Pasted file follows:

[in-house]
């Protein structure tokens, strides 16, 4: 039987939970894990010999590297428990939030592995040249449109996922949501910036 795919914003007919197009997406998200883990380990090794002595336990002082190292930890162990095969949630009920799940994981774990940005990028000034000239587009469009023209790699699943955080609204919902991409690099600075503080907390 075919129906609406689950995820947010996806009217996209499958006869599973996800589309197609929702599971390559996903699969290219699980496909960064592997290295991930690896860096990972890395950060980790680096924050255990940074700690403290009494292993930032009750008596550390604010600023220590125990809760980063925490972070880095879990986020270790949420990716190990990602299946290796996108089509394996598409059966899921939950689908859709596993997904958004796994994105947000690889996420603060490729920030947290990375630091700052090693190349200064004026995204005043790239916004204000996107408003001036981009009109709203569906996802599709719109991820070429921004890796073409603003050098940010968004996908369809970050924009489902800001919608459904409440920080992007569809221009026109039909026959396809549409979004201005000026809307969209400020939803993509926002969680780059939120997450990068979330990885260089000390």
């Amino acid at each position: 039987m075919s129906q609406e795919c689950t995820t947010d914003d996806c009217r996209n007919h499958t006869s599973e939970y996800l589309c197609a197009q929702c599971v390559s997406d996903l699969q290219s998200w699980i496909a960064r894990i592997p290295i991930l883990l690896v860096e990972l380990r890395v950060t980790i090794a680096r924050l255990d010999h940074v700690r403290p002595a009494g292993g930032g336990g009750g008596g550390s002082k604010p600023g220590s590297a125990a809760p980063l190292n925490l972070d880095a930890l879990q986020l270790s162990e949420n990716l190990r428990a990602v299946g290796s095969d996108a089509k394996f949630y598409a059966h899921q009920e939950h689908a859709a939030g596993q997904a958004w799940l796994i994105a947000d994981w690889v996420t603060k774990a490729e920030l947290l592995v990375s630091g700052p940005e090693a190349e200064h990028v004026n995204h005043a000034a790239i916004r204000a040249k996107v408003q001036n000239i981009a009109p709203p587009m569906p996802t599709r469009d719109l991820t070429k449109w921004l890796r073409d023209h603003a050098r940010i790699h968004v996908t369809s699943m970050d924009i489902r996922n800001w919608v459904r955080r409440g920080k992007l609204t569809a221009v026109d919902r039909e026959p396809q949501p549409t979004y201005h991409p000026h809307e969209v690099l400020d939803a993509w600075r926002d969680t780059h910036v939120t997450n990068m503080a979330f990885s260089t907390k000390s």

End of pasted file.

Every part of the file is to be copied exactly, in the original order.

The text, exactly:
[in-house]
């Protein structure tokens, strides 16, 4: 039987939970894990010999590297428990939030592995040249449109996922949501910036 795919914003007919197009997406998200883990380990090794002595336990002082190292930890162990095969949630009920799940994981774990940005990028000034000239587009469009023209790699699943955080609204919902991409690099600075503080907390 075919129906609406689950995820947010996806009217996209499958006869599973996800589309197609929702599971390559996903699969290219699980496909960064592997290295991930690896860096990972890395950060980790680096924050255990940074700690403290009494292993930032009750008596550390604010600023220590125990809760980063925490972070880095879990986020270790949420990716190990990602299946290796996108089509394996598409059966899921939950689908859709596993997904958004796994994105947000690889996420603060490729920030947290990375630091700052090693190349200064004026995204005043790239916004204000996107408003001036981009009109709203569906996802599709719109991820070429921004890796073409603003050098940010968004996908369809970050924009489902800001919608459904409440920080992007569809221009026109039909026959396809549409979004201005000026809307969209400020939803993509926002969680780059939120997450990068979330990885260089000390």
């Amino acid at each position: 039987m075919s129906q609406e795919c689950t995820t947010d914003d996806c009217r996209n007919h499958t006869s599973e939970y996800l589309c197609a197009q929702c599971v390559s997406d996903l699969q290219s998200w699980i496909a960064r894990i592997p290295i991930l883990l690896v860096e990972l380990r890395v950060t980790i090794a680096r924050l255990d010999h940074v700690r403290p002595a009494g292993g930032g336990g009750g008596g550390s002082k604010p600023g220590s590297a125990a809760p980063l190292n925490l972070d880095a930890l879990q986020l270790s162990e949420n990716l190990r428990a990602v299946g290796s095969d996108a089509k394996f949630y598409a059966h899921q009920e939950h689908a859709a939030g596993q997904a958004w799940l796994i994105a947000d994981w690889v996420t603060k774990a490729e920030l947290l592995v990375s630091g700052p940005e090693a190349e200064h990028v004026n995204h005043a000034a790239i916004r204000a040249k996107v408003q001036n000239i981009a009109p709203p587009m569906p996802t599709r469009d719109l991820t070429k449109w921004l890796r073409d023209h603003a050098r940010i790699h968004v996908t369809s699943m970050d924009i489902r996922n800001w919608v459904r955080r409440g920080k992007l609204t569809a221009v026109d919902r039909e026959p396809q949501p549409t979004y201005h991409p000026h809307e969209v690099l400020d939803a993509w600075r926002d969680t780059h910036v939120t997450n990068m503080a979330f990885s260089t907390k000390s």